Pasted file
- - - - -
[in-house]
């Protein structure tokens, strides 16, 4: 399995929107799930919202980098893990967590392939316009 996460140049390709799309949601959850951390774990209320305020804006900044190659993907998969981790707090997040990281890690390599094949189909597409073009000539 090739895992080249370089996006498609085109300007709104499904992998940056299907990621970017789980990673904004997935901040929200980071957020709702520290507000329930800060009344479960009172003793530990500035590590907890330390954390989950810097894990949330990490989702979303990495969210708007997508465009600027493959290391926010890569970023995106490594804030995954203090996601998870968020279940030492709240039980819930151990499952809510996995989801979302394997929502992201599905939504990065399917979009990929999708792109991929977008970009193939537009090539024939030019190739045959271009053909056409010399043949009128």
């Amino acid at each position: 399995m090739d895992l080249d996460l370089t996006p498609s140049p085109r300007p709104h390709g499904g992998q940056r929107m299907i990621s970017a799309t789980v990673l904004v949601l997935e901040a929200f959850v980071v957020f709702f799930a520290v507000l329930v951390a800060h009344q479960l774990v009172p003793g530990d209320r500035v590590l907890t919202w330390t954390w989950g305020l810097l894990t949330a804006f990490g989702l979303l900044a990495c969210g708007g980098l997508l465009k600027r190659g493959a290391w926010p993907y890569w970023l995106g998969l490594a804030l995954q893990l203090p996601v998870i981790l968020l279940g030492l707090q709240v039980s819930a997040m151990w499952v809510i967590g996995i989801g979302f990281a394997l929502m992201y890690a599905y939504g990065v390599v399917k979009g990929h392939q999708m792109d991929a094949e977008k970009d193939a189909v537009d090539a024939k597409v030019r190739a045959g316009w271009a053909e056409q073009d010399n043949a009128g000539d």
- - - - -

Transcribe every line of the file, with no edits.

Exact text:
[in-house]
């Protein structure tokens, strides 16, 4: 399995929107799930919202980098893990967590392939316009 996460140049390709799309949601959850951390774990209320305020804006900044190659993907998969981790707090997040990281890690390599094949189909597409073009000539 090739895992080249370089996006498609085109300007709104499904992998940056299907990621970017789980990673904004997935901040929200980071957020709702520290507000329930800060009344479960009172003793530990500035590590907890330390954390989950810097894990949330990490989702979303990495969210708007997508465009600027493959290391926010890569970023995106490594804030995954203090996601998870968020279940030492709240039980819930151990499952809510996995989801979302394997929502992201599905939504990065399917979009990929999708792109991929977008970009193939537009090539024939030019190739045959271009053909056409010399043949009128």
């Amino acid at each position: 399995m090739d895992l080249d996460l370089t996006p498609s140049p085109r300007p709104h390709g499904g992998q940056r929107m299907i990621s970017a799309t789980v990673l904004v949601l997935e901040a929200f959850v980071v957020f709702f799930a520290v507000l329930v951390a800060h009344q479960l774990v009172p003793g530990d209320r500035v590590l907890t919202w330390t954390w989950g305020l810097l894990t949330a804006f990490g989702l979303l900044a990495c969210g708007g980098l997508l465009k600027r190659g493959a290391w926010p993907y890569w970023l995106g998969l490594a804030l995954q893990l203090p996601v998870i981790l968020l279940g030492l707090q709240v039980s819930a997040m151990w499952v809510i967590g996995i989801g979302f990281a394997l929502m992201y890690a599905y939504g990065v390599v399917k979009g990929h392939q999708m792109d991929a094949e977008k970009d193939a189909v537009d090539a024939k597409v030019r190739a045959g316009w271009a053909e056409q073009d010399n043949a009128g000539d």